How to Build Photography Packages that Sell

how to price photography packages | Tografy

Ready to create photography packages that your clients want to buy? It may surprise you, but creating photography packages that practically sell themselves has less to do with pricing and more to do with how you organize and articulate your packages.

This is true whether you’re a new photographer or a seasoned professional.

There is no limitation on what you can do in your business. However, in my 10 years as a business coach for photographers, I’ve come up with a few guidelines and steps to craft profitable photography packages.

Let’s start with the element all photography packages should be based on.

Photography Packages: Understanding what clients want

Your ideal client. Before you create or re-organize your packages, take some time to consider what your clients want from the transaction. After all, they’re the ones paying. 

Seasoned photographers have the advantage of historical data. You’re actively working with clients and can look back to find trends in the packages, products, and the number of images clients purchased over the last year. Look over your list of requests people have made to see what gaps could make your current photography packages pop.

New photographers may not have this advantage, but that doesn’t mean you can’t start collecting intel. Tap into your network to see who you know that has paid for professional photos. Then, simply reach out and see if you can sit down with them and ask about their experience. What did they like? Anything didn’t they like? What was included? And what did they wish they could go back and ask for?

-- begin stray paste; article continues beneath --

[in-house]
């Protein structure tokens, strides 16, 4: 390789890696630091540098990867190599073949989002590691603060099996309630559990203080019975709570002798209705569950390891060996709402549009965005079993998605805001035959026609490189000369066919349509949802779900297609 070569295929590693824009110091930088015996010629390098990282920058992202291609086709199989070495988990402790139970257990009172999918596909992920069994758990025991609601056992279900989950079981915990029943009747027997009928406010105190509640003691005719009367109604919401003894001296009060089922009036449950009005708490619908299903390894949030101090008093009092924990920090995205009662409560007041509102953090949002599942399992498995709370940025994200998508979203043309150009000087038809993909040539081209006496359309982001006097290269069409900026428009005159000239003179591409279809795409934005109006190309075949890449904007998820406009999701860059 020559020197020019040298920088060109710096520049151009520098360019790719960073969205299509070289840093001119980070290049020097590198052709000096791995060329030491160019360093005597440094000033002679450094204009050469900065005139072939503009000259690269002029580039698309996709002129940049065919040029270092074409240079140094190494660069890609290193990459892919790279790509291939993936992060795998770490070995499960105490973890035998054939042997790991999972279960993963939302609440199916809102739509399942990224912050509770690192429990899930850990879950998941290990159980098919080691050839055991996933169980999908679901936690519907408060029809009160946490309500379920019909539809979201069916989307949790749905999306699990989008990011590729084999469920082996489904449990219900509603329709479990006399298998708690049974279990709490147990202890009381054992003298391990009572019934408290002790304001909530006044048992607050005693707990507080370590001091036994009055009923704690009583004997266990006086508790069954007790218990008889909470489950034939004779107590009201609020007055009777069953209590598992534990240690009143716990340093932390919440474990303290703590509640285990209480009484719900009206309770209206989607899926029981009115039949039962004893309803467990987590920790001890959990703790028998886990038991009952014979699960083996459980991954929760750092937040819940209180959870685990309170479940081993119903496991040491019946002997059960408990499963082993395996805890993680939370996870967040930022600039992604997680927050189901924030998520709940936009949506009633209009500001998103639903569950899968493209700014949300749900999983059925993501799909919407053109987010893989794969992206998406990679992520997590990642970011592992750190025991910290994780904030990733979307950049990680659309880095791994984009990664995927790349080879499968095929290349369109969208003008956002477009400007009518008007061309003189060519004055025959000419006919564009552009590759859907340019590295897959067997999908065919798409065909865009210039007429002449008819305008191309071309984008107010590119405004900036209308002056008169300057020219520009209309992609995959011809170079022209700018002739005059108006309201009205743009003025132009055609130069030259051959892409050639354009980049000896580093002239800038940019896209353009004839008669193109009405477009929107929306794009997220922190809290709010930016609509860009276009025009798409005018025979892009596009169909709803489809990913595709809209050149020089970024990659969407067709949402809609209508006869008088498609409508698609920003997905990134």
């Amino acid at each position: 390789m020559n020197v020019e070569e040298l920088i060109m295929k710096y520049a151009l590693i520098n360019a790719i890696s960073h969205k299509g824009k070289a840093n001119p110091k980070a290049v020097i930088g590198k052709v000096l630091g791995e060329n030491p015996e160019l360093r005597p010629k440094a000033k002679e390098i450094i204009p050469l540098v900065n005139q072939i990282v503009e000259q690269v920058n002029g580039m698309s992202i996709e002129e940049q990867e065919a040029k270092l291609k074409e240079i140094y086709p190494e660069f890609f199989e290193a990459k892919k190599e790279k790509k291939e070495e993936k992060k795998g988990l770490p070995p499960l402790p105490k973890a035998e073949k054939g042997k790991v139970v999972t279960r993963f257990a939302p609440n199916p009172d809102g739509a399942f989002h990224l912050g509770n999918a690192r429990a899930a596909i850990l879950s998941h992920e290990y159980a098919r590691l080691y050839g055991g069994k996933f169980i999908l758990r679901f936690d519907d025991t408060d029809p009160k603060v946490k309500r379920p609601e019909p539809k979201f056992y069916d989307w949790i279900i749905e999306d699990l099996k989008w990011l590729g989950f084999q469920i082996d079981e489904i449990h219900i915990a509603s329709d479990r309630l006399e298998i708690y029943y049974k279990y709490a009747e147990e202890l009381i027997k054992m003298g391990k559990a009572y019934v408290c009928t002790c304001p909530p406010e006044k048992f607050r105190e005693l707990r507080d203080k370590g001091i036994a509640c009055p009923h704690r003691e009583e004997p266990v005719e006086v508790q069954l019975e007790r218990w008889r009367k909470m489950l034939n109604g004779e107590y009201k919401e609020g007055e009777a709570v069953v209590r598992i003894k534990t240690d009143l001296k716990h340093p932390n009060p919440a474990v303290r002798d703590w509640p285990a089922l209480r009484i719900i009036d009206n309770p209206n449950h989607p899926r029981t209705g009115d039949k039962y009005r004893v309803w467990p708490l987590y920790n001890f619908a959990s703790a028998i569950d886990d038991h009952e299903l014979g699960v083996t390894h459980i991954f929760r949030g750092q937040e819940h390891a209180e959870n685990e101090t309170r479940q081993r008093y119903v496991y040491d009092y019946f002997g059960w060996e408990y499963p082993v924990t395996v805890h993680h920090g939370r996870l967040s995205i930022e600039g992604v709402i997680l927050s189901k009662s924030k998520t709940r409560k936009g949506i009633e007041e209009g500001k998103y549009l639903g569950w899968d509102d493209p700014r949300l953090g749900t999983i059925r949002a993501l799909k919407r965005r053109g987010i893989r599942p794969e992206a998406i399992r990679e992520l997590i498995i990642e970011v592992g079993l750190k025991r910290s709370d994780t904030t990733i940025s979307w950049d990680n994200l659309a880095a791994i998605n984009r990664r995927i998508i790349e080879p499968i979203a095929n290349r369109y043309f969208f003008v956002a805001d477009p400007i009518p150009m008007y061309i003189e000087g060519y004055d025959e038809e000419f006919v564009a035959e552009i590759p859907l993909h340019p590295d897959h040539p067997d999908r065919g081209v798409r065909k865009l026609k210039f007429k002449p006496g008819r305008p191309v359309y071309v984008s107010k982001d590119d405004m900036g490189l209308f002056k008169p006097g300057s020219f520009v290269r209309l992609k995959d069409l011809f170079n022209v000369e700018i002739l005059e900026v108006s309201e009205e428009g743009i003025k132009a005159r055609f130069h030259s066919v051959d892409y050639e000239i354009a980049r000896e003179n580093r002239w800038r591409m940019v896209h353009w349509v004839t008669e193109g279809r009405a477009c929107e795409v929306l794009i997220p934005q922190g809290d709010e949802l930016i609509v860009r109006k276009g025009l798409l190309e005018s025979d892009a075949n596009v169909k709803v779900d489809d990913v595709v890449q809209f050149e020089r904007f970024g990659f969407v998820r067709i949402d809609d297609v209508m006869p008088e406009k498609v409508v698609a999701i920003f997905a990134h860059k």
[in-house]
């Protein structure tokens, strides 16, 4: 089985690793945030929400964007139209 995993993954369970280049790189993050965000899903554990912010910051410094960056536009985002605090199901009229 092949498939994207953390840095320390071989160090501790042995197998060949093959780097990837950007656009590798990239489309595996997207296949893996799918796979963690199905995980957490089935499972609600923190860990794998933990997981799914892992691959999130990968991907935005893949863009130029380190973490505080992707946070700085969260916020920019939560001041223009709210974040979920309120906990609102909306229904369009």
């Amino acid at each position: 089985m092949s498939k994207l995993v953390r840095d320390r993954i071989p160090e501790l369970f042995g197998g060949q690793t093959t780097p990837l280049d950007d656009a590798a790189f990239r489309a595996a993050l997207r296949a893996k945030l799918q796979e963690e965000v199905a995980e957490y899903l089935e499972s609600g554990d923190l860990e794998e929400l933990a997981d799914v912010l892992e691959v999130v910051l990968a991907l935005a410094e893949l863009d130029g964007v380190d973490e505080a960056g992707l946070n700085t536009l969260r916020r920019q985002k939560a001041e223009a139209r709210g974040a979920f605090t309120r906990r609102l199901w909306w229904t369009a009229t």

Most clients don’t know what’s typical in the industry; they don’t know which pricing models or sales methodology is more effective for them. They’re going to tell you raw requests that excite them. Not all requests will be things you’re willing to do, but some requests could be gold. 

Clients are practically feeding you everything you need to create photography packages that sell themselves. The more you listen and refine your offers, the more profitable your packages become.

Choosing your photography sales model

Now that you have some input from your ideal client, it’s time to do some self-awareness work to choose your photography sales model. (Or as I like to tell my students, your salesperson personality.) 

Your sales model defines how you’re going to sell your packages, images, and products to clients. Most photographers choose to either follow the IPS model (in-person sales) or the Shoot and Share Model. There’s no one right answer for everyone, so let’s dive into each briefly to determine which method you’re drawn to.

IPS Model for Photographers

The IPS model focuses on collecting the majority of money from images, products, and prints up-front. Most photographers that follow IPS charge a lower upfront session fee ($250 – $800). Their packages include little to no digital images, prints, or products. Instead, clients must pay a premium price for every deliverable they choose.